How often have you heard this one: “Do what you love and the money will follow”?
And how often have you said something like, “*snort!* Ya, right, because it is just sooooooo easy to make a living watching CSI:Anywhere and knitting up cotton washcloths!”
I have my own theory about that saying (no, really? Tama has a theory about something? What a shocking surprise!! Because, you know, she has so few theories…)
Anyway. My feelings around how true that statement is can be articulated with another Olde Sayinge: “Time flies when you’re having fun.”
Plus, “Beauty is in the eye of the beholder.”
Times like these are both the worst and the best for thinking about doing what you love, rather than whatever puts food on the table. I wouldn’t swap a steady paycheck for opening my own business right now if I had the choice, frankly; but not having that choice, and having been forced to do it…it’s good.
I work harder and longer than I would at a conventional job for returns that are not quite equal to what I’ve made in the past for a lot less effort…but it doesn’t feel that way. In fact, I usually don’t realize I’ve had a “rough” week until I start totaling up the hours for our record keeping.
Put in a lot of hard work, add a dollop of good old horse sense and some meticulous business practices, and the money will follow, almost no matter what you’ve decided to make Your Business.
Put a lot of hard work, a dollop of good old horse sense and some meticulous business practices into something you love and the money will follow and all of the above will feel almost effortless.
It isn’t that simple, of course. Someone who loves making one-of-a-kind Christmas ornaments out of dog poop, for example, may find their gross (in more ways than one, ahem) income is a little…um…less than spectacular.
Some things just aren’t going to be fah-buu-los money makers, no matter how hard you try.
But here’s another thing about doing what you love: It can make sacrificing other things a much easier pill to swallow.
If I’m doing something I love, but it doesn’t earn me enough golden coins to pay for a seven day European cruise?
Hey, you know what?
I’m OK with that. The cruise would be nice, sure it would…but I’d rather be happy 95% of the time and keep my vacations to a nice camping trip with the kids than be miserable 95% of the time but able to take one crummy week off to loll around on a boat.
A lot of times, we sort of default into a position where we’re just plain unsatisfied with our lives – we get a job, any job, and we do that job, and the job is tiring and boring and stupid, so we live for the weekends. We spend-spend-spend trying to make ourselves happier, but it’s just not right because bills-bills-bills, we’ve got to get back to work. Got to make more money, for the bills-bills-bills, hate this job, can’t quit this job, miserable-miserable-miserable, you know what WE need? A VACATION! Quick, charge up a seven day cruise and some new clothes and we’re going dine from sea to shining sea! $200 for champagne, sure! This is a vacation! So, c’mon, make with the happy!!!!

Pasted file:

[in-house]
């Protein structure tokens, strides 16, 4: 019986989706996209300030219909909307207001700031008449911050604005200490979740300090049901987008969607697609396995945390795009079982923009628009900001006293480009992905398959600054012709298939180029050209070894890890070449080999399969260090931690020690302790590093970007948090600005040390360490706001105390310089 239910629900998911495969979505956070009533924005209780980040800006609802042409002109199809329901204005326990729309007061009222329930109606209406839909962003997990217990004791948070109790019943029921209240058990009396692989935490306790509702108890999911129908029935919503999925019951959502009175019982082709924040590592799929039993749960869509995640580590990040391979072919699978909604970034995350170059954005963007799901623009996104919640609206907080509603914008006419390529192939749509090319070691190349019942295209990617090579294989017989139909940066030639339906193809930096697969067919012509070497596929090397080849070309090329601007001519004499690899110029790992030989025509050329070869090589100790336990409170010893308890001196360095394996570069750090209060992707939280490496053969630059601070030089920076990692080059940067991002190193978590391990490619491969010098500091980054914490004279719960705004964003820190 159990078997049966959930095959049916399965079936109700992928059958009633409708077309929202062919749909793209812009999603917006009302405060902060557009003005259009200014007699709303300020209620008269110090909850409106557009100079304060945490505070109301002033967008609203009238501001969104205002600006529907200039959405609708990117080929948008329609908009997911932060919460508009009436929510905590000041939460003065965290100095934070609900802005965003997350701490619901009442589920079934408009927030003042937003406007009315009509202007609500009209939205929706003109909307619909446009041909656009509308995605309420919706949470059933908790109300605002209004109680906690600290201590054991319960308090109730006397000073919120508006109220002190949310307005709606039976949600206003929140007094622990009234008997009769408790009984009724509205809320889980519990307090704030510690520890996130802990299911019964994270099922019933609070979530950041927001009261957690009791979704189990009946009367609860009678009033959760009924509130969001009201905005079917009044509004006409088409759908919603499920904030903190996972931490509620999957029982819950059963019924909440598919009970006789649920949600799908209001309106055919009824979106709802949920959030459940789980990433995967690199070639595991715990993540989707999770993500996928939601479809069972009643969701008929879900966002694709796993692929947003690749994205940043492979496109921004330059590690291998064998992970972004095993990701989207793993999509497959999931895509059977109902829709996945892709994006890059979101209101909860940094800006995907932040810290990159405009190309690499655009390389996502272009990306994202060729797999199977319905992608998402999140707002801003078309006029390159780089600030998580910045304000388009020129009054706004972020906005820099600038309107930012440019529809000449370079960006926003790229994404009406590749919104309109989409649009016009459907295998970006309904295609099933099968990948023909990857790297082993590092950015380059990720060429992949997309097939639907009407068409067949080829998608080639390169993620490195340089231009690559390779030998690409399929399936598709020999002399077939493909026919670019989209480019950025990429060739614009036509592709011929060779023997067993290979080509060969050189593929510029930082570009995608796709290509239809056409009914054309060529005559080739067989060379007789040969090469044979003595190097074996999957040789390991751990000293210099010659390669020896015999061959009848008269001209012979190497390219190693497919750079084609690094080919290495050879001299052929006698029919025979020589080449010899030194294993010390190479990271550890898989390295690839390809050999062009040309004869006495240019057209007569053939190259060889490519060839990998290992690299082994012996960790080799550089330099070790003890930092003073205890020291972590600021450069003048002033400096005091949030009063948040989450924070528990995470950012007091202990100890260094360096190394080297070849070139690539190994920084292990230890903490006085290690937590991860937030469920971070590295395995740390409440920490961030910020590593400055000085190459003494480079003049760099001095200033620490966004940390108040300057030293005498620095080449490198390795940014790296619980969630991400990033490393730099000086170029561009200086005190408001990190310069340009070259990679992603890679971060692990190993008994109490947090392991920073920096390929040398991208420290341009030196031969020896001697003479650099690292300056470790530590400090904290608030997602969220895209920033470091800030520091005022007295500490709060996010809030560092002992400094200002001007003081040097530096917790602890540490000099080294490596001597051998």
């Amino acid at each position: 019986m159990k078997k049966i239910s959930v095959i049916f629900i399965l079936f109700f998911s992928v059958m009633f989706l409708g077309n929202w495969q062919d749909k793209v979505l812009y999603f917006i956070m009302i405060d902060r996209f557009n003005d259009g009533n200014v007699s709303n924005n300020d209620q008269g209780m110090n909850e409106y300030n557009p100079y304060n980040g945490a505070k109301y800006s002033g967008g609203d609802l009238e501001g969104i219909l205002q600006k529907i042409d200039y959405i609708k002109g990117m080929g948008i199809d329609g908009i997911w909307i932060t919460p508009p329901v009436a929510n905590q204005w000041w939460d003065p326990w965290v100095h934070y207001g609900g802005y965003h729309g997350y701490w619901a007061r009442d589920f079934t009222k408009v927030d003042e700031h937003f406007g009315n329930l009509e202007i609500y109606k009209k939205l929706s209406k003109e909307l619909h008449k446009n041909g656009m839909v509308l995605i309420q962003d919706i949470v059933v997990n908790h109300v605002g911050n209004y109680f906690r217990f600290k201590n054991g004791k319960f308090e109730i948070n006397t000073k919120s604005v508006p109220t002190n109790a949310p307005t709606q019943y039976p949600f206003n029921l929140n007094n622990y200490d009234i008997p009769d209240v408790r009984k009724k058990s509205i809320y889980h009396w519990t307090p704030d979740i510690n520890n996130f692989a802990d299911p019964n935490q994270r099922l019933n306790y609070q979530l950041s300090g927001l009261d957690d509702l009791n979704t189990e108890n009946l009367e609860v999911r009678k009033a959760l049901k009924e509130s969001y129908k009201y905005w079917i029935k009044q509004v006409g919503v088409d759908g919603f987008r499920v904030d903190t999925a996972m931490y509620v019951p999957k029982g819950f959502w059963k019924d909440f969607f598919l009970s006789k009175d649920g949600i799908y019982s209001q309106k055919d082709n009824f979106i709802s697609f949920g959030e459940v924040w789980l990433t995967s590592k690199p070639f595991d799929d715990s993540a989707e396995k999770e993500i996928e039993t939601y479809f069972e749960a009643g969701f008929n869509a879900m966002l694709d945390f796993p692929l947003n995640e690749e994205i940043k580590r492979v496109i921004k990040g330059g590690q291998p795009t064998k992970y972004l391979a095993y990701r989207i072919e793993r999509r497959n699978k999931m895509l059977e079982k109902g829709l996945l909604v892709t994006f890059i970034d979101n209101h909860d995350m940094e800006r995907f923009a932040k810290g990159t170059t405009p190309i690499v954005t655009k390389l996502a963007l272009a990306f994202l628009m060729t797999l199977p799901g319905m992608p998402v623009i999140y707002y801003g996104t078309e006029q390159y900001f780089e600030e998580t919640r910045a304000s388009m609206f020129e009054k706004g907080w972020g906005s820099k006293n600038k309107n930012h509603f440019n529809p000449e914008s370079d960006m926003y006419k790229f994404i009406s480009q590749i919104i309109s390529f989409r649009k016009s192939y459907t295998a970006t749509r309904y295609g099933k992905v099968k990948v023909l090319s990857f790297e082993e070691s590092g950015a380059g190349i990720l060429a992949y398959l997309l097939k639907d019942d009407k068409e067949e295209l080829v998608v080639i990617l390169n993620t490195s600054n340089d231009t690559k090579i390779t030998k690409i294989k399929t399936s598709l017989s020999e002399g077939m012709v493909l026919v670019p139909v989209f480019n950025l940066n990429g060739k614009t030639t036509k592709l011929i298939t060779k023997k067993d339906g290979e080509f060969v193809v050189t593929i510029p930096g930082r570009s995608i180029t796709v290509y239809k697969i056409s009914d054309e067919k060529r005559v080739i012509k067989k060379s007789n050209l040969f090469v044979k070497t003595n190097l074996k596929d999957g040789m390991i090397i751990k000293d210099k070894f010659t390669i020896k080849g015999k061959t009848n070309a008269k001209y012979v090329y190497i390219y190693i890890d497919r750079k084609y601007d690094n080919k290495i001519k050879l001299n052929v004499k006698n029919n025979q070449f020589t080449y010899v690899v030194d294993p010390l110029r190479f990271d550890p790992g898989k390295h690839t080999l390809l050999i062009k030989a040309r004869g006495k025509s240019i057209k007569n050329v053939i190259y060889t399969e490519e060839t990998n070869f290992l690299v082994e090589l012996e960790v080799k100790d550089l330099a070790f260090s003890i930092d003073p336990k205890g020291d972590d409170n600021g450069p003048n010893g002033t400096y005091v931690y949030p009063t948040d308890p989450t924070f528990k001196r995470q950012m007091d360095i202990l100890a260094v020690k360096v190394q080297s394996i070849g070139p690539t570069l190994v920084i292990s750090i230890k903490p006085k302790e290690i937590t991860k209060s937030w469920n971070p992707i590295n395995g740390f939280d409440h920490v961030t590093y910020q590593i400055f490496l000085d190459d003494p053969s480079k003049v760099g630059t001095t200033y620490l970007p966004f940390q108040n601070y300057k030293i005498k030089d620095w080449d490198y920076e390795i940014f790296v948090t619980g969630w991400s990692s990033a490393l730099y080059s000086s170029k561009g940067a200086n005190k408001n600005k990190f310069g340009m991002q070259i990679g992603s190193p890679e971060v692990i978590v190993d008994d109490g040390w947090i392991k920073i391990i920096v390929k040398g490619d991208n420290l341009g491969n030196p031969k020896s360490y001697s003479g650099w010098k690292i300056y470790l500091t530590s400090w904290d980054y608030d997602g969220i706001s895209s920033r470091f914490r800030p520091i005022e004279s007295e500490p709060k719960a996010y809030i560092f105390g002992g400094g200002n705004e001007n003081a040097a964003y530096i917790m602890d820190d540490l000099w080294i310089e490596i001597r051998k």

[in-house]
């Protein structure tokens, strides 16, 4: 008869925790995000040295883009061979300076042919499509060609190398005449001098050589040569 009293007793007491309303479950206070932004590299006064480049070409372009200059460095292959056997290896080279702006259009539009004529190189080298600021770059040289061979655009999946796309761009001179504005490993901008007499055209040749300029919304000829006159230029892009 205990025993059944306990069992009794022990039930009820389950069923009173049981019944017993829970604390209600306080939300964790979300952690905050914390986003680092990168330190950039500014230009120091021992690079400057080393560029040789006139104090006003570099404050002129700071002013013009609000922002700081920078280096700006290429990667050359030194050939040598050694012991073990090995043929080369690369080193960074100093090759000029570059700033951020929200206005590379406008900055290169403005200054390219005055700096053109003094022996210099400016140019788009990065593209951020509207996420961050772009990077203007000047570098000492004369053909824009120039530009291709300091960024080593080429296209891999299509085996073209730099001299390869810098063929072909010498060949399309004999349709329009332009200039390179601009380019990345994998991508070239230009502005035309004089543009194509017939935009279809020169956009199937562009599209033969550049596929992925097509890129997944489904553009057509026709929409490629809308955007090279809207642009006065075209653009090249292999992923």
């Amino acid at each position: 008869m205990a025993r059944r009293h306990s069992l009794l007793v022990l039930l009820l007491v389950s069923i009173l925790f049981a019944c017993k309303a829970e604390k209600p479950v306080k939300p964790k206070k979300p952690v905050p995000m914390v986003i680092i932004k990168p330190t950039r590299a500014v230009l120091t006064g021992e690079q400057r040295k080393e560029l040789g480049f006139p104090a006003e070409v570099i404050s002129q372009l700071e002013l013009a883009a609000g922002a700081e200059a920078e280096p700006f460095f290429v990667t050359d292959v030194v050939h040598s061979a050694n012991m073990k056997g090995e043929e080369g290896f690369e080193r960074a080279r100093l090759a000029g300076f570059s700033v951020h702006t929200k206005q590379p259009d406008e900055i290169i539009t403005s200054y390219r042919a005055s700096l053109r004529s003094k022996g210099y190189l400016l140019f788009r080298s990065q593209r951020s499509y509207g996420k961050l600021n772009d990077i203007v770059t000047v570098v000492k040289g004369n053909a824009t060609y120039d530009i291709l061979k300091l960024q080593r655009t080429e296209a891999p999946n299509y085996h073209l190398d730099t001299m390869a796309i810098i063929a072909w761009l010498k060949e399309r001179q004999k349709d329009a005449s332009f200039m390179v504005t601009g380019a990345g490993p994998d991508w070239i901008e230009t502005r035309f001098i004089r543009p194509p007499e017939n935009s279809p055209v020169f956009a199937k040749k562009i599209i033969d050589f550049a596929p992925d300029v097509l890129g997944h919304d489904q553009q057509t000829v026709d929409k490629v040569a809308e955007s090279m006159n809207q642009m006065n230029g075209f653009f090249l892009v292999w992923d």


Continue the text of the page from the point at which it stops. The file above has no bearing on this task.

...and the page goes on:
And then the boat docks and we go back to Real Life, where we are miserable and unable to break the bonds of misery because bills-bills-bills.
95% miserable, 5% manic about having fun, dammit!!!
When you’re miserable, the idea of giving up your “little luxuries,” from a stupid $3 Starbucks fix to a $3,000 (or even $30,000) vacation makes you feel physically nauseous. Can’t do it. It’s a non-starter, Sparky! You BACK OFF my little luxuries, or I KILL YOU!!!!
But when you’re doing what you love for a living, well…a lot of things become clear.
I don’t need to take a vacation to relax and be happy. My daily life being spent doing something I at least like means I’m not walking around with a 500 pound sack of Stress on my shoulders to begin with – I don’t need to do anything to ease a burden I don’t have.
The money follows…and then it stays put.
Which means that if I’m making less money doing something that makes me happy, well, that’s OK. I don’t need more.
I need enough, and then I am full.
I’m not advising that everybody who isn’t ecstatic about their job quit immediately!, and rush out to open yarn stores or bait shops or whatever.
I’m just saying that if you are miserable with your work-life balance, take a few moments to think about why. Think about what would make you happier, and ask yourself why you aren’t doing that instead.
It’s probably going to come down to money, and the knowledge that a lot of times what we love are not necessarily things that make you a zillionaire.
But don’t put the period there. Keep thinking about it. What would be closer to what you love? What about your job is making you miserable? What would make it better? Is it this specific office / boss / coworker? Is it the industry? Is it your part of the industry?
How can you start finding more Happy in your daily working life? What kind of change would you need to make, and what would it do to your paycheck? (Funny how seldom that kind of switch results in a bigger paycheck, huh?)
What kinds of things do you do right now for a momentary mood lift would you be willing to do without, to be happier all of the time?
It’s one of the great gifts of our race, the ability to think beyond what is right in front of us. We can imagine what isn’t physically there, build from unpleasant realities new places that we would prefer.
We can do what we love, and money great or small will follow, and we can then craft our own Happy from whatever our love has attracted to us.
What marvelous creatures we are, eh?
John Kenneth Galbraith
21 hours ago